Jeffrey says he can’t recall a time when he was pre-musical. By the age of nine, he had aced a musical aptitude test and was learning to play clarinet in the school band. As a high school student, he added flute, guitar and harmonica to his musical resume. One of his biggest goals at that time was to play music at parties and meet girls. He was also determined to emulate his idol, Brian Jones, of the Rolling Stones.
It seems Jeffrey was born to be musical. As a child, he spent time playing the piano and vividly remembers a toy concertina at his Aunt Opal’s house. He says that he must have inherited a musical gene from his family. With a maternal great-grandfather who was a good fiddle player and led a band called Charlie’s Blue Blazers at square dances in northwest Ohio during the ‘20’, a grandmother who played piano, the gene pool was amply stocked. His father’s side of the family also contributed. His dad won a talent contest as a boy by singing a rendition of “It Was Only a Shanty in Old Shantytown”. Jeff says his mother sang to him and told him nursery rhymes constantly when he was a baby. She blames herself for making him a musician.
When Jeff was 21, he got a baritone sax. He came home from working a 90-lb. jackhammer at a construction site and tried to wrap what was left of his hands around it. Eventually (4 months later) he had learned it reasonably well: He quit construction and got his first sax gig with Jimmy Vaughn and the Storm.
Jeff claims that his early experiences with blues music got him so interested in the cultural ramifications of music (ethnomusicology), that the Anthropology Department almost seduced me away from the Music Department when he went to the University of Texas. That interest is what eventually brought Jeff to Brave Combo. Former bass player for Brave Combo, Lyle Atkinson, presided over Jeffrey’s audition for the band. He checked Jeffrey’s record and found it appropriately weird, then made him learn and record a new song from Music for Squares every ten minutes.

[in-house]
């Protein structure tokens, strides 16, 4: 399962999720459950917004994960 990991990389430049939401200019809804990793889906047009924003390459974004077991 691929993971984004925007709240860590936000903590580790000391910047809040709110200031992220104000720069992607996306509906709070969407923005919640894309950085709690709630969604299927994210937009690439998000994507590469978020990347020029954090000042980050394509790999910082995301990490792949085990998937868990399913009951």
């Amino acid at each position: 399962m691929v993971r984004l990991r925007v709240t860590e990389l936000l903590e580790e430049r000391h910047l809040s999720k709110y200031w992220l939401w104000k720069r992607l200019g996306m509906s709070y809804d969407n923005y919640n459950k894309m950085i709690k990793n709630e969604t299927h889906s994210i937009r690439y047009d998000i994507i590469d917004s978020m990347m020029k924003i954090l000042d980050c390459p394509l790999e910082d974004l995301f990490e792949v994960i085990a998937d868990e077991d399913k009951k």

Even after all the years and road-trips Jeff has made with Brave Combo, he still claims his first scheduled gig with the band is the weirdest. “On the way to my first Brave Combo gig, a car spun over the median and we crashed headlong into him. My premier was postponed for a month while we recuperated from our injuries. Somebody up there thought I wasn’t ready, I guess.” Hard to believe, considering the guy can play more than one saxophone at once!
When Jeffrey is not recording and traveling with Brave Combo he says he is waiting to be adopted by a cat, collecting and learning to play new musical instruments (surprise!) and writing poetry.
Jeffrey’s choice for a perfect place for a Brave Combo performance is In Outer Space. He says, “I long to see a roomful of dancers experience weightlessness.”